Notes and References
1. Stanford Professor Mark Jacobson argues, contrary to the IEA and a number of other organizations, that we can save both money and time by doubling down on existing technologies (wind, solar, batteries, geothermal, and hydro) rather than pursuing the riskier and potentially costlier strategies of nuclear energy and carbon capture.

Current Climate Data (April 2021)
Global impacts, US impacts, CO2 metric, Climate dashboard (updated annually)

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Posted by Tom, a resident of Menlo Park,
on May 23, 2021 at 9:41 am

Tom is a registered user.

Thanks Sherry, I had a similar feeling of being talked down to by SoCalGas's person. But it was interesting to see how cynical they are (about what they are doing to interfere with urgently needed climate preservation progress) and how stupid they think consumers and policy makers are. I tried to envision all the other Zoom audience with mics centrally muted initially typing respectful questions and eventually just shaking their heads. I typed the same question this time as I asked their R&D head a few years ago: Is SoCalGas looking at ways to use its skills, people and systems to pivot from delivering a chemical to buildings, to instead delivering an energy service (warmed water and building thermal comfort ) instead? For example like Stanford's SESI piped heat pump system that decarbonized hundreds of buildings at once with technology familiar to gas utilities [buried pipes and compressor stations]. Web Link
The SoCalGas head of R&D looked like a deer in the headlights and claimed an inability to see what I meant. I now envision SoCalGas's pipes to buildings to be a bit like old AT&T's copper landlines, but with less salvage value. SoCalGas will continue to fight-ugly behind the scenes and act pretty in front of the curtain for their corporate survival vision of a papered-over dystopia. We need to accept their warning that they will continue to resist meaningful progress and will substitute green-washed pablum in front of the curtain while subverting policy progress behind it.

Posted by Consider Your Options. , a resident of Another Palo Alto neighborhood,
on May 24, 2021 at 12:09 pm

Consider Your Options. is a registered user.

Stanford dropped the veil and showed their true face on sustainability. Their transportation commitments appear to be falling apart as well.

Posted by d page, a resident of Midtown,
on May 25, 2021 at 9:28 am

d page is a registered user.

Companies who benefit from pollution spend tons of money to mislead the public. Here's a few quotes/links:

"net-zero pledges by the oil majors are tactics deployed time to produce more oil and gas"

"Climate disinformation has had many negative effects"

"Revelations about Exxon Mobil's campaign came from...the Los Angeles Times... documented its efforts to manipulate public opinion"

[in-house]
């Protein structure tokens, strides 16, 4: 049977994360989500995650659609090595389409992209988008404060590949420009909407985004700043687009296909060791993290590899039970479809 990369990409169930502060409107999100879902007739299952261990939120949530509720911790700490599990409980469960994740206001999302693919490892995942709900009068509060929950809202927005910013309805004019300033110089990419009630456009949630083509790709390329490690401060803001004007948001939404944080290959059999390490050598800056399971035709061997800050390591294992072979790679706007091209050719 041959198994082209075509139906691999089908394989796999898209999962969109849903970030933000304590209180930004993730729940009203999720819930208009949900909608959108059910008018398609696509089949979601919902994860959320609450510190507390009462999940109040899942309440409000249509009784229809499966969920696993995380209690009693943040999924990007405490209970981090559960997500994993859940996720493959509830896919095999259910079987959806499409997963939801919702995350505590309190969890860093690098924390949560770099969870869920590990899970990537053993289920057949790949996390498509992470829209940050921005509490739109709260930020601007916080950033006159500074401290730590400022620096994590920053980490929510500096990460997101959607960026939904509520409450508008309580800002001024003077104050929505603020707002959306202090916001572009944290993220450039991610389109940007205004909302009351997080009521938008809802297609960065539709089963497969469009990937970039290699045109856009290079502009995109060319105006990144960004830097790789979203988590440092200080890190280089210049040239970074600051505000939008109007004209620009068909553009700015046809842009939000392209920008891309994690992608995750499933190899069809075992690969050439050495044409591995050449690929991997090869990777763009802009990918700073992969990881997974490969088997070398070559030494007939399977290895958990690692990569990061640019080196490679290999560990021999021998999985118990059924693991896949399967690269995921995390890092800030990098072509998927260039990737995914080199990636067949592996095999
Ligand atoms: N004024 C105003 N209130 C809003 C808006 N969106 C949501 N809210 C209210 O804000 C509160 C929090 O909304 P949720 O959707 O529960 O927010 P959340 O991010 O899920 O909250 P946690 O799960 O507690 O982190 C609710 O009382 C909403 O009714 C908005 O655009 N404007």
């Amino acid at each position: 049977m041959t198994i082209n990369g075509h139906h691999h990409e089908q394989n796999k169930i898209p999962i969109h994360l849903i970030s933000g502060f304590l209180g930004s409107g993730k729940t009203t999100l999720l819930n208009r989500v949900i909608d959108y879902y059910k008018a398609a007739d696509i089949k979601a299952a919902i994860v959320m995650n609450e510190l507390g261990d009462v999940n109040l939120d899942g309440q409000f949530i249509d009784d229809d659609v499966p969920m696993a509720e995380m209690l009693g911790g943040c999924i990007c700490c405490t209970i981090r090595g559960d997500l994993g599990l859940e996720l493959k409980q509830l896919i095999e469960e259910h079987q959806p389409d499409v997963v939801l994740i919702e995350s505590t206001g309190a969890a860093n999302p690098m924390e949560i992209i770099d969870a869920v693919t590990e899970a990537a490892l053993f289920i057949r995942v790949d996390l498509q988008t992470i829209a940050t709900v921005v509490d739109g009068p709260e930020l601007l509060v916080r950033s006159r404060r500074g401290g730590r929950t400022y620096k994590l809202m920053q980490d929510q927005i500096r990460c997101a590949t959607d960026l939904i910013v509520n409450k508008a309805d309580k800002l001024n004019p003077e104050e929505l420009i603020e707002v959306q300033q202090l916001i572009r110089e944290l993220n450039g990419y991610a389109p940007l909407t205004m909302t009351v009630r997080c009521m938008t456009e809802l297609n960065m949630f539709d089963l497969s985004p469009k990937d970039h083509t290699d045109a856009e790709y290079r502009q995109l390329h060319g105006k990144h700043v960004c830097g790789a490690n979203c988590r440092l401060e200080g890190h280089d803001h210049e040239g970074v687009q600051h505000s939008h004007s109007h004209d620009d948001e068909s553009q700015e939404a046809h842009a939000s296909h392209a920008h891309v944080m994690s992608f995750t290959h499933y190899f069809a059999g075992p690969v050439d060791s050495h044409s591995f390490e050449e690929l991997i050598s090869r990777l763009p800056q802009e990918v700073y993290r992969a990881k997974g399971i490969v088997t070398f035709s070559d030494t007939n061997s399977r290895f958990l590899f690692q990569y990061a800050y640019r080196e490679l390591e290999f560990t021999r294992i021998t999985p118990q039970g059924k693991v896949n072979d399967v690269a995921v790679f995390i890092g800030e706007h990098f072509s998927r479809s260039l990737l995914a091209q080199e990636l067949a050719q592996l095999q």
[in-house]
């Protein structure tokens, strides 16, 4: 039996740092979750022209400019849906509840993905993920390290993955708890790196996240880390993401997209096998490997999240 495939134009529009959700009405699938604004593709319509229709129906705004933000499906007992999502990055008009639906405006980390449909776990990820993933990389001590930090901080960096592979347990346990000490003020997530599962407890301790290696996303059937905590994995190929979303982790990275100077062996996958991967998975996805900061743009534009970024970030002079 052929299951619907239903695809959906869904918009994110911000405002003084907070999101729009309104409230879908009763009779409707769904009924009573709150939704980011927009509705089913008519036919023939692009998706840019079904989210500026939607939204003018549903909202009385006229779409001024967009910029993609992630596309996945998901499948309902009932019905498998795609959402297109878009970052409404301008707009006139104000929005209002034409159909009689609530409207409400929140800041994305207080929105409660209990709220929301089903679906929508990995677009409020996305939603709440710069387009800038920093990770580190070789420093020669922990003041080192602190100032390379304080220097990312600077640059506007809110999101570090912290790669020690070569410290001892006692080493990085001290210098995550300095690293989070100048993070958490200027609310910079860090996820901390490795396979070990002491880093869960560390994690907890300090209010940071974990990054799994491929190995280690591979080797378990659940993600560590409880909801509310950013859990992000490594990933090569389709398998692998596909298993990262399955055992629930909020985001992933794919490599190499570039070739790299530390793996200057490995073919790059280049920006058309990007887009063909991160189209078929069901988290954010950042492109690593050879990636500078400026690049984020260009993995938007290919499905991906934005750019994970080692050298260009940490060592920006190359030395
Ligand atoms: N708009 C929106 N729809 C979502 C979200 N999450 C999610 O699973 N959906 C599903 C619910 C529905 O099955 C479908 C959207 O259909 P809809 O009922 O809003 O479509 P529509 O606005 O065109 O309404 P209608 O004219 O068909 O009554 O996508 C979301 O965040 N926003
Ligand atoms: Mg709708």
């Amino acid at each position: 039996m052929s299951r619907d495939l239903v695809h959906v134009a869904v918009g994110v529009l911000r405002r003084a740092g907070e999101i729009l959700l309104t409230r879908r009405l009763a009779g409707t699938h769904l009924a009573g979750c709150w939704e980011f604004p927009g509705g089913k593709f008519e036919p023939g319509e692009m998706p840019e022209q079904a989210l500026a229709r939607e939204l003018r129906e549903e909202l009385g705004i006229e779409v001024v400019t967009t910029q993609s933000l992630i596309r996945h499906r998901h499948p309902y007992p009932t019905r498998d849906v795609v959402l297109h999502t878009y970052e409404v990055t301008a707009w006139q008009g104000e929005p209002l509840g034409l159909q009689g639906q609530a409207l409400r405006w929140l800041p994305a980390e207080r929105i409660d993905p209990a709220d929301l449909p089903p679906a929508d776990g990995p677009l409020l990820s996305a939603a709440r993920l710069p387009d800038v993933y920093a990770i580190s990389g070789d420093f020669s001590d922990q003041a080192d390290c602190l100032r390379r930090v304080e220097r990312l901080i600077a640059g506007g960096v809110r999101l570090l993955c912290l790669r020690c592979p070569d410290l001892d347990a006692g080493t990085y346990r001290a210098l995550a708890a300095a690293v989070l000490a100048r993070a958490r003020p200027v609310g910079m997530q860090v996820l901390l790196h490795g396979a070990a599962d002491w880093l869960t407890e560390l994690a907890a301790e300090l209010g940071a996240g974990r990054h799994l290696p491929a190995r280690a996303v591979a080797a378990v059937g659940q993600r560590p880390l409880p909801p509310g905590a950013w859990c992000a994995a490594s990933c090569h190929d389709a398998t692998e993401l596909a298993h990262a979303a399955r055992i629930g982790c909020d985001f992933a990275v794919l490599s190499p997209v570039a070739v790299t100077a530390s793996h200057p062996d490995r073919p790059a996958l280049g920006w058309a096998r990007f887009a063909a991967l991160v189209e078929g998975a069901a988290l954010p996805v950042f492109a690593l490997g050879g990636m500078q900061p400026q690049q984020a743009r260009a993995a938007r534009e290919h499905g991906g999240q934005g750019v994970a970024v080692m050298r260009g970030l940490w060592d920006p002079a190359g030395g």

"the advertising industry...indirectly causes emissions by promoting tobacco and beef, whose production has been linked to deforestation and pollution. Similarly, it encourages people to buy Sports Utility Vehicles and to fly for leisure, both powered by fossil fuels, the report added" Web Link

"These campaigns are run by paid consultants...and 'often obscure the industry's role, portraying pro-petroleum groups as grass-roots movements'
...gas-powered utilities have spent hundreds of thousands of dollars on marketing campaigns that hire social media influencers to make cooking with gas stoves seem cool and trendy, despite the indoor air pollution they create.
Web Link

Posted by Petra Karenter, a resident of Menlo Park: Downtown,
on May 25, 2021 at 2:29 pm

Petra Karenter is a registered user.

I can't say I agree with SoCal Gas's position, but I'm glad they were a part of the event. It's important not to get locked into one's own self-righteous echo chamber.

As the French philosopher Emile Chartier put: “Nothing is more dangerous than an idea when it's the only one you have."

Posted by Mondoman, a resident of Green Acres,
on May 27, 2021 at 2:58 am

Mondoman is a registered user.

Regarding "we can save both money and time by doubling down on existing technologies (wind, solar, batteries, geothermal, and hydro) rather than pursuing the riskier and potentially costlier strategies of nuclear energy and carbon capture.", I would think that batteries fall in the "riskier and potentially costlier" category, while nuclear falls in the "existing technologies" category. After all, France seems to be doing well with the latter.

Posted by Sherry Listgarten, a blogger,
on May 28, 2021 at 10:52 am

Sherry Listgarten is a registered user.

@Mondoman: Really interesting comment, thanks.

My 2c: Batteries are definitely a work in progress, but I'm not sure I'd consider them to be especially risky or costly. There are certainly unknowns and we absolutely need to make them more sustainable. But the magnitude of risk is not high imo and the tech evolution is pretty steady. Nuclear, on the other hand, is unaffordable in the US without significant innovation. And that I would say is considerably risky given the tech involved. We are and should work on it imo -- it's too powerful a tech to ignore -- but it's not going to happen quickly. I like your question/observation, though.

BTW, regarding France's nuclear program, there's an interesting article here about the waste aspect:

"France produces more nuclear waste per-capita than any other country. With almost 72 percent of its electricity coming from nuclear energy—the most in the world—it generates 2 kilograms of radioactive waste per person each year. And although only a fraction of that is highly toxic, more than 60 years after getting into nuclear energy, the country still has no definitive way to cope with it."

They're wondering if they can zap the waste with lasers to turn it into non-radioactive atoms. It's basically still a science experiment afaict. There's not a lot of waste in volume, but it lasts a long time and must be protected across millenia. It's pretty clear that we are struggling to do that.